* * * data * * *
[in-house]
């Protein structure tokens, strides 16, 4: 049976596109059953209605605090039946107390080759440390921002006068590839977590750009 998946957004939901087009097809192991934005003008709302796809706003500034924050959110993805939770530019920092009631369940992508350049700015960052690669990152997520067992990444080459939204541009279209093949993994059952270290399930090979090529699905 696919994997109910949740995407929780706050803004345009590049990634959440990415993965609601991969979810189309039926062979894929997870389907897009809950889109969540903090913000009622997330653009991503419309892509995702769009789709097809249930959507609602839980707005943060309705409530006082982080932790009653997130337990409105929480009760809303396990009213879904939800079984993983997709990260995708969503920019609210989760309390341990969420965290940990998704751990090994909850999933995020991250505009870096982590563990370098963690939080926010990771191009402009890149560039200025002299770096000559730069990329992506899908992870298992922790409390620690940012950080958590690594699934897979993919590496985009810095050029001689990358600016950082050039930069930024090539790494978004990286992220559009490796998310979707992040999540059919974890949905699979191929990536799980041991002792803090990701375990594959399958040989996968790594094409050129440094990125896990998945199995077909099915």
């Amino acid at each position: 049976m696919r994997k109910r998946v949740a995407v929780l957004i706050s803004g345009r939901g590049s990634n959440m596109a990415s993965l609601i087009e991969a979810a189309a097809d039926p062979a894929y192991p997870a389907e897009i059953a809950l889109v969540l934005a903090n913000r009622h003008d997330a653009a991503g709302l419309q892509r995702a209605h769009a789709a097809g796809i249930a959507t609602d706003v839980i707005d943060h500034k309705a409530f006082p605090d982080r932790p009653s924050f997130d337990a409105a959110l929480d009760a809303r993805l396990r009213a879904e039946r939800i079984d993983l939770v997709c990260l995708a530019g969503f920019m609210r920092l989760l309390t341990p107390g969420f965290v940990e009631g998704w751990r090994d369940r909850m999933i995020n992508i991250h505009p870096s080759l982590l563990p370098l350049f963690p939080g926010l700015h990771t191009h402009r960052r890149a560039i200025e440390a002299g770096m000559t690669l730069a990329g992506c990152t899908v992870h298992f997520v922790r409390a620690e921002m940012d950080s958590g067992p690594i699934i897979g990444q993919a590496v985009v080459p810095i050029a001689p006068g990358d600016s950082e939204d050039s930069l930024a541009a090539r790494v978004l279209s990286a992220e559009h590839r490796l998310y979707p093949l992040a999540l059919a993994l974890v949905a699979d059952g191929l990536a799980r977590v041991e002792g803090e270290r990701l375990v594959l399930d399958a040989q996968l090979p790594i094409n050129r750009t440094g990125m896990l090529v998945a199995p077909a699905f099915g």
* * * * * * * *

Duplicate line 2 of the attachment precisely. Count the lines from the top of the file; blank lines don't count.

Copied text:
């Protein structure tokens, strides 16, 4: 049976596109059953209605605090039946107390080759440390921002006068590839977590750009 998946957004939901087009097809192991934005003008709302796809706003500034924050959110993805939770530019920092009631369940992508350049700015960052690669990152997520067992990444080459939204541009279209093949993994059952270290399930090979090529699905 696919994997109910949740995407929780706050803004345009590049990634959440990415993965609601991969979810189309039926062979894929997870389907897009809950889109969540903090913000009622997330653009991503419309892509995702769009789709097809249930959507609602839980707005943060309705409530006082982080932790009653997130337990409105929480009760809303396990009213879904939800079984993983997709990260995708969503920019609210989760309390341990969420965290940990998704751990090994909850999933995020991250505009870096982590563990370098963690939080926010990771191009402009890149560039200025002299770096000559730069990329992506899908992870298992922790409390620690940012950080958590690594699934897979993919590496985009810095050029001689990358600016950082050039930069930024090539790494978004990286992220559009490796998310979707992040999540059919974890949905699979191929990536799980041991002792803090990701375990594959399958040989996968790594094409050129440094990125896990998945199995077909099915």